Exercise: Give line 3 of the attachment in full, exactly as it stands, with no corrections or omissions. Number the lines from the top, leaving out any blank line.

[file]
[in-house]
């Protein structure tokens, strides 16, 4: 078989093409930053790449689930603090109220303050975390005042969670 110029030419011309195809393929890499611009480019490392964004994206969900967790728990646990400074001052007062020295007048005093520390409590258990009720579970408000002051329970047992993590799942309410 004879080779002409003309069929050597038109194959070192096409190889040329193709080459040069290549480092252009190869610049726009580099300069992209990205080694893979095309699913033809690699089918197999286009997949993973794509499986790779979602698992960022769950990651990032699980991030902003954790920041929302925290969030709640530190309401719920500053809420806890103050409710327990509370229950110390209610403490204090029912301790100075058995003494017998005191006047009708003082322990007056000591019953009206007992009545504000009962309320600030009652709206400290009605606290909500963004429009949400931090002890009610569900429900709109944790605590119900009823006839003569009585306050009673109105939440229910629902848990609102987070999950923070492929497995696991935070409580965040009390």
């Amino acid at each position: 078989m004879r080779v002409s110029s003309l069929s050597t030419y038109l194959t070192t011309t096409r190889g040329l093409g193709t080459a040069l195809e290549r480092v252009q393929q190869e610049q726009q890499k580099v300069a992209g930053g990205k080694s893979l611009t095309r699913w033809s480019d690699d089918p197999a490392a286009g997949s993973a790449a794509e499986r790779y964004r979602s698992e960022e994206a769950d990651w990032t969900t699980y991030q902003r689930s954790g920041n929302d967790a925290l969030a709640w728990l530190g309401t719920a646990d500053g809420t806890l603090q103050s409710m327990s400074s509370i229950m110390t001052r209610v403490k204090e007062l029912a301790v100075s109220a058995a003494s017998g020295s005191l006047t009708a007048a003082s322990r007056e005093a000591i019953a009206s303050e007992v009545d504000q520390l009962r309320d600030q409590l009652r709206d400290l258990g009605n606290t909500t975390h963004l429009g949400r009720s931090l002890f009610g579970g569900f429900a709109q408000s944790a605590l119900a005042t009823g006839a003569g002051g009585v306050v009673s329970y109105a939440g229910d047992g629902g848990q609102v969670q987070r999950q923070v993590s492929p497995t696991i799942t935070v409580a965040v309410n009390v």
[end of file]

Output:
């Amino acid at each position: 078989m004879r080779v002409s110029s003309l069929s050597t030419y038109l194959t070192t011309t096409r190889g040329l093409g193709t080459a040069l195809e290549r480092v252009q393929q190869e610049q726009q890499k580099v300069a992209g930053g990205k080694s893979l611009t095309r699913w033809s480019d690699d089918p197999a490392a286009g997949s993973a790449a794509e499986r790779y964004r979602s698992e960022e994206a769950d990651w990032t969900t699980y991030q902003r689930s954790g920041n929302d967790a925290l969030a709640w728990l530190g309401t719920a646990d500053g809420t806890l603090q103050s409710m327990s400074s509370i229950m110390t001052r209610v403490k204090e007062l029912a301790v100075s109220a058995a003494s017998g020295s005191l006047t009708a007048a003082s322990r007056e005093a000591i019953a009206s303050e007992v009545d504000q520390l009962r309320d600030q409590l009652r709206d400290l258990g009605n606290t909500t975390h963004l429009g949400r009720s931090l002890f009610g579970g569900f429900a709109q408000s944790a605590l119900a005042t009823g006839a003569g002051g009585v306050v009673s329970y109105a939440g229910d047992g629902g848990q609102v969670q987070r999950q923070v993590s492929p497995t696991i799942t935070v409580a965040v309410n009390v």